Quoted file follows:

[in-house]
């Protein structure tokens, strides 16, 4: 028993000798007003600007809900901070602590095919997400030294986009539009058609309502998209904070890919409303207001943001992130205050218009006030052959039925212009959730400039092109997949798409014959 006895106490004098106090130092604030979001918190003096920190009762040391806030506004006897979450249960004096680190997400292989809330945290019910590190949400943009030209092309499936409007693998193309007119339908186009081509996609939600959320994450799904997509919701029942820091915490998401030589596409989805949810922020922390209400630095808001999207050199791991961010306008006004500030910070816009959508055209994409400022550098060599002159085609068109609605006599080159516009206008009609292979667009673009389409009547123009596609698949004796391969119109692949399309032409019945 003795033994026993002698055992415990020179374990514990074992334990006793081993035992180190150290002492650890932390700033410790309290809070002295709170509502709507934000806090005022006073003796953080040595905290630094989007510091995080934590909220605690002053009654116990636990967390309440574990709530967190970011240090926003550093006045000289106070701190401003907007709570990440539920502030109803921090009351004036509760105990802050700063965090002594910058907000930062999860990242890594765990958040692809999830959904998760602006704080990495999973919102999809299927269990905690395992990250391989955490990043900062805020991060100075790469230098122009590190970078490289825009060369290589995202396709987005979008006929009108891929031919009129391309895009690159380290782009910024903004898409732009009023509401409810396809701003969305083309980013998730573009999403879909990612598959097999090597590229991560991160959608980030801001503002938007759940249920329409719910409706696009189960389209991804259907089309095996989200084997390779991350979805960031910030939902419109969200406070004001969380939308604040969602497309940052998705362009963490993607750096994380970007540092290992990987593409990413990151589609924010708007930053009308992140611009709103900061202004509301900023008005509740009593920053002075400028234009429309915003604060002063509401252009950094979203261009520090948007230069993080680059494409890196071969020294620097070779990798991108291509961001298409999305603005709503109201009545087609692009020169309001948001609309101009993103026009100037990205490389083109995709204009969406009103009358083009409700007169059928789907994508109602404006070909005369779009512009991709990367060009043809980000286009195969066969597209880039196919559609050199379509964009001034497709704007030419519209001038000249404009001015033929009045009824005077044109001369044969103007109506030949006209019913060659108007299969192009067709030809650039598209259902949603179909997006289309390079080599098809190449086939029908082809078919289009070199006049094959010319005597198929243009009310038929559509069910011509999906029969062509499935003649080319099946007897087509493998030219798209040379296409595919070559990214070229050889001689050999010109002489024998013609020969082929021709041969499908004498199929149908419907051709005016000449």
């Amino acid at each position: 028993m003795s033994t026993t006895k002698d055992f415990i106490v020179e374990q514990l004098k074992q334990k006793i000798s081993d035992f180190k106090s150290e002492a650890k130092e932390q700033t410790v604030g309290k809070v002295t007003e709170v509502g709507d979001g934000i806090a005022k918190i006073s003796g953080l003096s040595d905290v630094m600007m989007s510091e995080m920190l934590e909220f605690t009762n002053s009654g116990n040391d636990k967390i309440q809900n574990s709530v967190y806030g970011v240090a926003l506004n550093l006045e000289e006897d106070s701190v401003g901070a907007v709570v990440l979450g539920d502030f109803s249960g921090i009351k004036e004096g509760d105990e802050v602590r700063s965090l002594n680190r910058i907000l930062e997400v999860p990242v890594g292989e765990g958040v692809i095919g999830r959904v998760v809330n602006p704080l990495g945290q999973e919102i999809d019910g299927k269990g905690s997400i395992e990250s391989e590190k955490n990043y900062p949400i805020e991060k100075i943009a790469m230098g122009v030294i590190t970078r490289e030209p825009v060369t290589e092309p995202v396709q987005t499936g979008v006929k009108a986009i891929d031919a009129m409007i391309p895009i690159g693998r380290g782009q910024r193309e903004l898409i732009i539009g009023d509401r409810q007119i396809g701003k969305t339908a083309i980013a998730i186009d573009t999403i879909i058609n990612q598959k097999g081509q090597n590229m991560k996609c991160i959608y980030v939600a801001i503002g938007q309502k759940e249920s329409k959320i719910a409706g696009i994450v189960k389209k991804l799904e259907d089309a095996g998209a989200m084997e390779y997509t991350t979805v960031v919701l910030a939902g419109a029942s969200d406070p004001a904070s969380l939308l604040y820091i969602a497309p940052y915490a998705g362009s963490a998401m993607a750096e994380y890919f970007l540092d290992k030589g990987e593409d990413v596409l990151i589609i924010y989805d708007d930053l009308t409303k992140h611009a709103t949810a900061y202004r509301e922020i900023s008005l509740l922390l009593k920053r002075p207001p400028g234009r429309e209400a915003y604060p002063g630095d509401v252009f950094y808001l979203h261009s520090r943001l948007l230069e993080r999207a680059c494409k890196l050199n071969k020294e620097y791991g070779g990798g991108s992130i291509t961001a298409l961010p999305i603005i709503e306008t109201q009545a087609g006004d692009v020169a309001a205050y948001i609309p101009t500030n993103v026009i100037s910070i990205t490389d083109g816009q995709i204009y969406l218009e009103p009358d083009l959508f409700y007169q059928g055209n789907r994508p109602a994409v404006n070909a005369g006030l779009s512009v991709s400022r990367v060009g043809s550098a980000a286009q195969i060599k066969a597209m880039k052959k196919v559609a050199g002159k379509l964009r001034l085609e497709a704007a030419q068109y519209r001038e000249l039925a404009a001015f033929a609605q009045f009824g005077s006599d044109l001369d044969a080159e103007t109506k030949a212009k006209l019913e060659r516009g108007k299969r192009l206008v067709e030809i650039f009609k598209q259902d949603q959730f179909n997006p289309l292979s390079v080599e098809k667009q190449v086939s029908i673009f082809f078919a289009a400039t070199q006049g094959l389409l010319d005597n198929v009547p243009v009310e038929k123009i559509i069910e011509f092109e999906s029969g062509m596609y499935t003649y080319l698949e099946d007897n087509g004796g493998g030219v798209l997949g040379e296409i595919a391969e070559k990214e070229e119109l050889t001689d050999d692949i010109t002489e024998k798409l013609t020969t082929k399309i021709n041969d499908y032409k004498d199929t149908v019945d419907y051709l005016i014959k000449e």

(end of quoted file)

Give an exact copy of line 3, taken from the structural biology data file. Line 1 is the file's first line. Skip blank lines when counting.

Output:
């Amino acid at each position: 028993m003795s033994t026993t006895k002698d055992f415990i106490v020179e374990q514990l004098k074992q334990k006793i000798s081993d035992f180190k106090s150290e002492a650890k130092e932390q700033t410790v604030g309290k809070v002295t007003e709170v509502g709507d979001g934000i806090a005022k918190i006073s003796g953080l003096s040595d905290v630094m600007m989007s510091e995080m920190l934590e909220f605690t009762n002053s009654g116990n040391d636990k967390i309440q809900n574990s709530v967190y806030g970011v240090a926003l506004n550093l006045e000289e006897d106070s701190v401003g901070a907007v709570v990440l979450g539920d502030f109803s249960g921090i009351k004036e004096g509760d105990e802050v602590r700063s965090l002594n680190r910058i907000l930062e997400v999860p990242v890594g292989e765990g958040v692809i095919g999830r959904v998760v809330n602006p704080l990495g945290q999973e919102i999809d019910g299927k269990g905690s997400i395992e990250s391989e590190k955490n990043y900062p949400i805020e991060k100075i943009a790469m230098g122009v030294i590190t970078r490289e030209p825009v060369t290589e092309p995202v396709q987005t499936g979008v006929k009108a986009i891929d031919a009129m409007i391309p895009i690159g693998r380290g782009q910024r193309e903004l898409i732009i539009g009023d509401r409810q007119i396809g701003k969305t339908a083309i980013a998730i186009d573009t999403i879909i058609n990612q598959k097999g081509q090597n590229m991560k996609c991160i959608y980030v939600a801001i503002g938007q309502k759940e249920s329409k959320i719910a409706g696009i994450v189960k389209k991804l799904e259907d089309a095996g998209a989200m084997e390779y997509t991350t979805v960031v919701l910030a939902g419109a029942s969200d406070p004001a904070s969380l939308l604040y820091i969602a497309p940052y915490a998705g362009s963490a998401m993607a750096e994380y890919f970007l540092d290992k030589g990987e593409d990413v596409l990151i589609i924010y989805d708007d930053l009308t409303k992140h611009a709103t949810a900061y202004r509301e922020i900023s008005l509740l922390l009593k920053r002075p207001p400028g234009r429309e209400a915003y604060p002063g630095d509401v252009f950094y808001l979203h261009s520090r943001l948007l230069e993080r999207a680059c494409k890196l050199n071969k020294e620097y791991g070779g990798g991108s992130i291509t961001a298409l961010p999305i603005i709503e306008t109201q009545a087609g006004d692009v020169a309001a205050y948001i609309p101009t500030n993103v026009i100037s910070i990205t490389d083109g816009q995709i204009y969406l218009e009103p009358d083009l959508f409700y007169q059928g055209n789907r994508p109602a994409v404006n070909a005369g006030l779009s512009v991709s400022r990367v060009g043809s550098a980000a286009q195969i060599k066969a597209m880039k052959k196919v559609a050199g002159k379509l964009r001034l085609e497709a704007a030419q068109y519209r001038e000249l039925a404009a001015f033929a609605q009045f009824g005077s006599d044109l001369d044969a080159e103007t109506k030949a212009k006209l019913e060659r516009g108007k299969r192009l206008v067709e030809i650039f009609k598209q259902d949603q959730f179909n997006p289309l292979s390079v080599e098809k667009q190449v086939s029908i673009f082809f078919a289009a400039t070199q006049g094959l389409l010319d005597n198929v009547p243009v009310e038929k123009i559509i069910e011509f092109e999906s029969g062509m596609y499935t003649y080319l698949e099946d007897n087509g004796g493998g030219v798209l997949g040379e296409i595919a391969e070559k990214e070229e119109l050889t001689d050999d692949i010109t002489e024998k798409l013609t020969t082929k399309i021709n041969d499908y032409k004498d199929t149908v019945d419907y051709l005016i014959k000449e």